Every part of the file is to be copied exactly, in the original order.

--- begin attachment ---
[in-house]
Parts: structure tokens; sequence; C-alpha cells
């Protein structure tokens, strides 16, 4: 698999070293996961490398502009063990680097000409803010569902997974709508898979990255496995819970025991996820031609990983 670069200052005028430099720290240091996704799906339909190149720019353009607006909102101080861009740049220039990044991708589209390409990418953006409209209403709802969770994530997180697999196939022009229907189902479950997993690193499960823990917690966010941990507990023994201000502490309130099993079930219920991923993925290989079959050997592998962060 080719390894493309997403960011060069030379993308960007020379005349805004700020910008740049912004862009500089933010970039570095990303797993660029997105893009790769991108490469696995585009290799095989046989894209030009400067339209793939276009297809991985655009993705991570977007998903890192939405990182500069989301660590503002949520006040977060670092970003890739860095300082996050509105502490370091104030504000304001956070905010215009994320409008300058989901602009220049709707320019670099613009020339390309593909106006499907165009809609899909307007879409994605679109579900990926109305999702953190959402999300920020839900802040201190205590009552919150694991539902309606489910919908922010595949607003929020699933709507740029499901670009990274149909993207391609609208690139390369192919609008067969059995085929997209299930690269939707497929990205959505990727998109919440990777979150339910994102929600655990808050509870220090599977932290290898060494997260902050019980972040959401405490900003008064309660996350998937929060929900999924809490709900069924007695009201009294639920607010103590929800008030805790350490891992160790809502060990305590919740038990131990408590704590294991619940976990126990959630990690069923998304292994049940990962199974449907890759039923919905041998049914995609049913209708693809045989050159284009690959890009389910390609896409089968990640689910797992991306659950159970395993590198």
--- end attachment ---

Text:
[in-house]
Parts: structure tokens; sequence; C-alpha cells
């Protein structure tokens, strides 16, 4: 698999070293996961490398502009063990680097000409803010569902997974709508898979990255496995819970025991996820031609990983 670069200052005028430099720290240091996704799906339909190149720019353009607006909102101080861009740049220039990044991708589209390409990418953006409209209403709802969770994530997180697999196939022009229907189902479950997993690193499960823990917690966010941990507990023994201000502490309130099993079930219920991923993925290989079959050997592998962060 080719390894493309997403960011060069030379993308960007020379005349805004700020910008740049912004862009500089933010970039570095990303797993660029997105893009790769991108490469696995585009290799095989046989894209030009400067339209793939276009297809991985655009993705991570977007998903890192939405990182500069989301660590503002949520006040977060670092970003890739860095300082996050509105502490370091104030504000304001956070905010215009994320409008300058989901602009220049709707320019670099613009020339390309593909106006499907165009809609899909307007879409994605679109579900990926109305999702953190959402999300920020839900802040201190205590009552919150694991539902309606489910919908922010595949607003929020699933709507740029499901670009990274149909993207391609609208690139390369192919609008067969059995085929997209299930690269939707497929990205959505990727998109919440990777979150339910994102929600655990808050509870220090599977932290290898060494997260902050019980972040959401405490900003008064309660996350998937929060929900999924809490709900069924007695009201009294639920607010103590929800008030805790350490891992160790809502060990305590919740038990131990408590704590294991619940976990126990959630990690069923998304292994049940990962199974449907890759039923919905041998049914995609049913209708693809045989050159284009690959890009389910390609896409089968990640689910797992991306659950159970395993590198």